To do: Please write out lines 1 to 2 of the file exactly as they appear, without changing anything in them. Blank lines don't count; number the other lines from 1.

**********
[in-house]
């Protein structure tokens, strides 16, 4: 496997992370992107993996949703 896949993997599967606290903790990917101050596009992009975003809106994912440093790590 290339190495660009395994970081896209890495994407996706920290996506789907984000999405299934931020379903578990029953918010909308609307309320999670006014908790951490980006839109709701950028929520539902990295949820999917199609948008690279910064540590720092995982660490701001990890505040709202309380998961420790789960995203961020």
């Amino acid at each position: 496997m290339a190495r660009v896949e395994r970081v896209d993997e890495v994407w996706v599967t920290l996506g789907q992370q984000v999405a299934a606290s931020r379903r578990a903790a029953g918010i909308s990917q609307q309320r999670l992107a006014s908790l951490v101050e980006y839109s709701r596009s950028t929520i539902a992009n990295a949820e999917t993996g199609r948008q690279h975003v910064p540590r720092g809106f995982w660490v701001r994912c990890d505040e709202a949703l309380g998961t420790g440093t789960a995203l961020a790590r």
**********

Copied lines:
[in-house]
């Protein structure tokens, strides 16, 4: 496997992370992107993996949703 896949993997599967606290903790990917101050596009992009975003809106994912440093790590 290339190495660009395994970081896209890495994407996706920290996506789907984000999405299934931020379903578990029953918010909308609307309320999670006014908790951490980006839109709701950028929520539902990295949820999917199609948008690279910064540590720092995982660490701001990890505040709202309380998961420790789960995203961020």